Count the total number of physical cores in the server. Licensing for High Availability For each server licensed with SQL Server and covered by active SA, customers can run up to the same number of passive failover instances in a separate, on-premises OSE to support failover events. The passive failover instances can run on a separate server. These may only be used to synchronize with the primary server and otherwise maintain the passive database instance in a warm standby state in order to minimize downtime due to hardware or software failure.
But if Passive server hosted in cloud for failover, You need additional Licenses 3. Primary server licenses covered with SA include support for one secondary server only, and any additional secondary servers must be licensed for SQL Server. The rights to run a passive instance of SQL Server for failover support are not transferable to other licensed servers for purposes of providing multiple passive secondary servers to a single primary server.
Hope this is clear now when you need license for Passive Node. Cross Edition Rights are currently available for certain SQL Server products only and allow customers to deploy an alternate usually lower edition in place of the currently licensed edition. SQL Server cross edition rights can be combined with the version downgrade rights available for all products offered under a Volume Licensing Agreement that allow customers to deploy prior versions of the software in place of the currently licensed version.
In some cases, rights to deploy prior versions of product editions other than the edition currently licensed may also be allowed. How many minimum license required for core based licensed? Also screen shot: Leverages listener name for automatic application redirection.
Database Mirroring relies on modifying the application connection string to automatically redirect client applications to the mirror server upon failover. If the client application does not support the Failover Partner connection string parameter, you need to create a process that depends on DNS aliases for client application redirection after a failover.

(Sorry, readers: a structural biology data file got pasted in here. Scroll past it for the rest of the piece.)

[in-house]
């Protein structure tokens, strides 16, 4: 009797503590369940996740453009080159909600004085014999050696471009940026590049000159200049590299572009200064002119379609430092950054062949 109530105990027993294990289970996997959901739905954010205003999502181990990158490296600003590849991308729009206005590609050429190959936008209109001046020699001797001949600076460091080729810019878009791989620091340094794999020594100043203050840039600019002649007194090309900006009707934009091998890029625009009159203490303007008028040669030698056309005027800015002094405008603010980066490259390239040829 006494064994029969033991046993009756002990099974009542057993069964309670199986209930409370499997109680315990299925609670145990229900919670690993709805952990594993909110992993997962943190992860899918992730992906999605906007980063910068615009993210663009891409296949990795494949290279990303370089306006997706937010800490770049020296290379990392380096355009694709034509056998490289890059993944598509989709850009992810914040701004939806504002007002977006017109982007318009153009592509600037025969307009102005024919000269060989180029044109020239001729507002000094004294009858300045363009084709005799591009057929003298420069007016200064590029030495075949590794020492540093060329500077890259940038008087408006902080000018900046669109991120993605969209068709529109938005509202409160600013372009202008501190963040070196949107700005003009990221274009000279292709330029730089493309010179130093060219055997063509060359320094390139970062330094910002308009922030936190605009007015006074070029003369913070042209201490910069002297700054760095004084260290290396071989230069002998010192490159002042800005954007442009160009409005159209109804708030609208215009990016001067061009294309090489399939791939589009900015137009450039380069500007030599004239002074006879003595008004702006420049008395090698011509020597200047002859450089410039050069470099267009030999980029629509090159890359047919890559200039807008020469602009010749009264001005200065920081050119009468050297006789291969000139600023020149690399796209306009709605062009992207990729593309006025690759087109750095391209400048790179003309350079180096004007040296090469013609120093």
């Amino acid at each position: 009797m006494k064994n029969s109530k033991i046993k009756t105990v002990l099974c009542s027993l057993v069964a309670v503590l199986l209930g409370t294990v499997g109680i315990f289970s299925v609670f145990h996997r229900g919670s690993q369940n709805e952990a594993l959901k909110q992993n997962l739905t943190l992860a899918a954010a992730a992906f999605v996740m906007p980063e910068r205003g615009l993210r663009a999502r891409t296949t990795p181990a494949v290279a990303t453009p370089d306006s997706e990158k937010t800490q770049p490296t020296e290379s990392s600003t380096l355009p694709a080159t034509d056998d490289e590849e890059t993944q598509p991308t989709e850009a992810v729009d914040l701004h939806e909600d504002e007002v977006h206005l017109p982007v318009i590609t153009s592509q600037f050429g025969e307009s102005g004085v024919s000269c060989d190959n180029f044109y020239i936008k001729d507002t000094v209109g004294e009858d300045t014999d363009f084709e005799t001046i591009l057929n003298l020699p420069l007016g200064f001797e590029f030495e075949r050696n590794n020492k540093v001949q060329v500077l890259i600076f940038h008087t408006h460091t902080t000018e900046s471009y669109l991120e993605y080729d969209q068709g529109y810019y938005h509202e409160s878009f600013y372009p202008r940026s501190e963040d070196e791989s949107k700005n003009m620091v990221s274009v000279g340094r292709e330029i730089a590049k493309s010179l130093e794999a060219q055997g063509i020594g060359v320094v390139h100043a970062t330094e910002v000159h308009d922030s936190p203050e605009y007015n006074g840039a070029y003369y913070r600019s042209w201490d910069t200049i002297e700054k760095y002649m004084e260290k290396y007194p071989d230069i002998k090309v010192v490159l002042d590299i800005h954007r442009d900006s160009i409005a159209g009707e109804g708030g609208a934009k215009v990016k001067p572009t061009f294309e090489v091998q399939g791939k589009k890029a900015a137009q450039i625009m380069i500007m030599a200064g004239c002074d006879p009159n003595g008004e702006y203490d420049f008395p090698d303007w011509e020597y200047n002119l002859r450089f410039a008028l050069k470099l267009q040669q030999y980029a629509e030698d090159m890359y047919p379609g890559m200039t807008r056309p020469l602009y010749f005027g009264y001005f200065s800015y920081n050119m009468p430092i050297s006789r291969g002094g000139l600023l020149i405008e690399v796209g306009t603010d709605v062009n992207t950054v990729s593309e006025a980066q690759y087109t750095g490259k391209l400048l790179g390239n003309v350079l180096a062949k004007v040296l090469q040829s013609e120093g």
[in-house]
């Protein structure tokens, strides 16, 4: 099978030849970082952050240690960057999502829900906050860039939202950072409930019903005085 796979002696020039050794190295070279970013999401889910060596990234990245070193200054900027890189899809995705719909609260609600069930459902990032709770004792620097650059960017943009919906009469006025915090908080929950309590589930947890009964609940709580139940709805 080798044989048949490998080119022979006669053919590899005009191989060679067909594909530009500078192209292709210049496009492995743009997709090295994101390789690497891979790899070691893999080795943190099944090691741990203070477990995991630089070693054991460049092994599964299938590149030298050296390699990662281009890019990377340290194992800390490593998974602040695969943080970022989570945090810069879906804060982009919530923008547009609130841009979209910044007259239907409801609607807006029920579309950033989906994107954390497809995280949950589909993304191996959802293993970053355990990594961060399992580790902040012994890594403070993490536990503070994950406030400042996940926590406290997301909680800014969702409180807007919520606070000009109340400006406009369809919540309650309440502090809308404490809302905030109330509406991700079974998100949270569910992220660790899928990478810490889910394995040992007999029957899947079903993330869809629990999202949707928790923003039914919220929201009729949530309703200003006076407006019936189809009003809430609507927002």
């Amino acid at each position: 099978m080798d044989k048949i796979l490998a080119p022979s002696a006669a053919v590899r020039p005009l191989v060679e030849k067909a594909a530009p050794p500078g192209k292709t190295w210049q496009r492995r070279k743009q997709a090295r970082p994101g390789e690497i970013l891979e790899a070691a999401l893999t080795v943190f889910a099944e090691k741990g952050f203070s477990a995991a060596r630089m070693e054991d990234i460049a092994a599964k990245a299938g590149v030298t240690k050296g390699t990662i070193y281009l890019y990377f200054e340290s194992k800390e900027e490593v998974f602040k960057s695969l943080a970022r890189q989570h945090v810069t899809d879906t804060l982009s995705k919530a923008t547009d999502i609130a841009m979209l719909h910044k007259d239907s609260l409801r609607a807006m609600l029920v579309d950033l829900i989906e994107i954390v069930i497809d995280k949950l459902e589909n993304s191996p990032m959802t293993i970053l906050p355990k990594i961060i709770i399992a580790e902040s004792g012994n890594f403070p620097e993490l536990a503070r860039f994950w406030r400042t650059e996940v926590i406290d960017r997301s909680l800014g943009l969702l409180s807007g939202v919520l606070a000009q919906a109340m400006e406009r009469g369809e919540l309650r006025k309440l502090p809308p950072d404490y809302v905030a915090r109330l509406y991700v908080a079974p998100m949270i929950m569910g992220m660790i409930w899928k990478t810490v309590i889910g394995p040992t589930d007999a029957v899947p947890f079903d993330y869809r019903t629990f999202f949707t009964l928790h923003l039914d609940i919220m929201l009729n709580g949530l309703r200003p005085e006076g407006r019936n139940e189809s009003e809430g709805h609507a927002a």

An Availability Group listener name is a Windows Server Failover Clustering resource that resides in the same cluster resource group as the Availability Group. The listener name moves together with the Availability Group. Client applications simply need to use the listener name and they will always be redirected to the current primary replica. With Database Mirroring, you had to rely on a combination of the SQL Server error logs and the Windows Event logs to find out what caused a Database Mirroring configuration to go offline or failover unexpectedly.
However, both options still put you at a disadvantage — the former being at the risk of using an unmaintained feature, the latter being more expensive. This feature is not new and has been around since SQL Server 6. Highlighted below are the differences between the two that can help you make the right decision in choosing the appropriate high availability solution. While the comparisons apply to traditional Availability Groups as well, the focus will be on Basic Availability Groups.
A database is an object that resides within an instance. Understanding the difference between an instance and a database can help make decisions in implementing the appropriate high availability solution in terms of operational efficiency.
In an FCI, the entire instance is protected. If the primary node becomes unavailable, the entire instance is moved to the standby node. These instance-level objects are stored in the system databases which are physically stored in shared storage. In an Availability Group — be it the traditional or basic — only the databases in the group are protected. System databases cannot be added to an Availability Group — only user databases are allowed.
If all the dependent system objects are not replicated on all replicas, the database may end up becoming inaccessible to the application; as in the case of missing SQL Server logins or partially functional as in the case of missing certificates for Always Encrypted SQL Server Service Pack 1 made Always Encrypted available in Standard Edition.